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Market Extra: Here’s the latest proof that complexity in investing tends to hurt returns

June 14, 2017
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If you had to distill the best possible investment strategy to one sentence, you could do worse than the following: keep it simple, and don’t worry about trying to beat the market, because odds are you can’t.

More often than not, the simplest investments are the best ones for investors, according to a new study by professors at the Smith School of Business, who argue that the mutual funds that use more sophisticated investing instruments and strategies—including leverage, short sales, and options—aren’t able to leverage that complexity into better investor gains.

Such complex instruments “are often used by poorly monitored funds, and are associated with poor outcomes for investors such as lower performance, higher idiosyncratic risk,…and higher fees,” the study read. “Consistent with moral hazard, we also find that mutual funds that use these instruments hold riskier equity positions.”

It added: “Mutual funds attempt to use complex instruments to reduce the risk of their portfolios but in an imperfect and costly way.”

These instruments are prevalent in the mutual-fund industry; over the past 15 years, according to the study, more than 40% of domestic-equity funds reported using at least one of them, and in general, these funds fared far worse, with a lower annual excess return of 0.59%.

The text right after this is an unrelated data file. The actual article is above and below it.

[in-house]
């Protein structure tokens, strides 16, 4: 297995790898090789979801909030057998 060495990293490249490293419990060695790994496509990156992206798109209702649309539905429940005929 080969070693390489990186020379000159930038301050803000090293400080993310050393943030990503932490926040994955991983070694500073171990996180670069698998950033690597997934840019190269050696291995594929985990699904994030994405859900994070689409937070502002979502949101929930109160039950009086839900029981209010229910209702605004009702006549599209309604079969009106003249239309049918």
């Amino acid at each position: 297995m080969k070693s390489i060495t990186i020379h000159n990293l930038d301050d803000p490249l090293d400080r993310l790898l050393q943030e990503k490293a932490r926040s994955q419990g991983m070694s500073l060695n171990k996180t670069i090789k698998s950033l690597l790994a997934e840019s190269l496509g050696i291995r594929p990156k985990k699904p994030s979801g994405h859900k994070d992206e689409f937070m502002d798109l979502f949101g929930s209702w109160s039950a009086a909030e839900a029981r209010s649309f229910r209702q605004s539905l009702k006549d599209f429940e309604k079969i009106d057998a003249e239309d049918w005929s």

The results are even worse when you consider that they charge higher fees, which can further erode any potential profit. Funds that use complex instruments charge annual fees that on average are 0.072% higher than funds that choose not to use them, and 0.19% higher than the funds that aren’t allowed to use them—for example, passive equity funds, which have to mimic the holdings of an underlying index like the S&P 500












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 and tend to charge the lowest fees of any category.

Passive funds are seen as the simplest investment instrument that can offer broad-market exposure, and in part due to that fact, they have a nearly unbeatable record over long periods of time, particularly when their lower fees are taken into account.

According to S&P Dow Jones Indices, of the 568 actively managed domestic stock funds that were in the top 25% of performance in March 2015, fewer than 2% managed to stay in there at the end of March 2017. For more detail on how many funds in different strategies remained in the top quartile of performance over different time periods, see the following chart from S&P Dow Jones Indices.

In actively managed funds, the holdings are individually selected and weighted by one or more managers. Data have repeatedly shown that the number of active funds that can consistently beat the market over the long term is essentially zero. As a result, investors have been moving to passive funds en masse. According to Morningstar, active funds saw outflows of $285.2 billion in 2016; passive funds attracted inflows of $428.7 billion.

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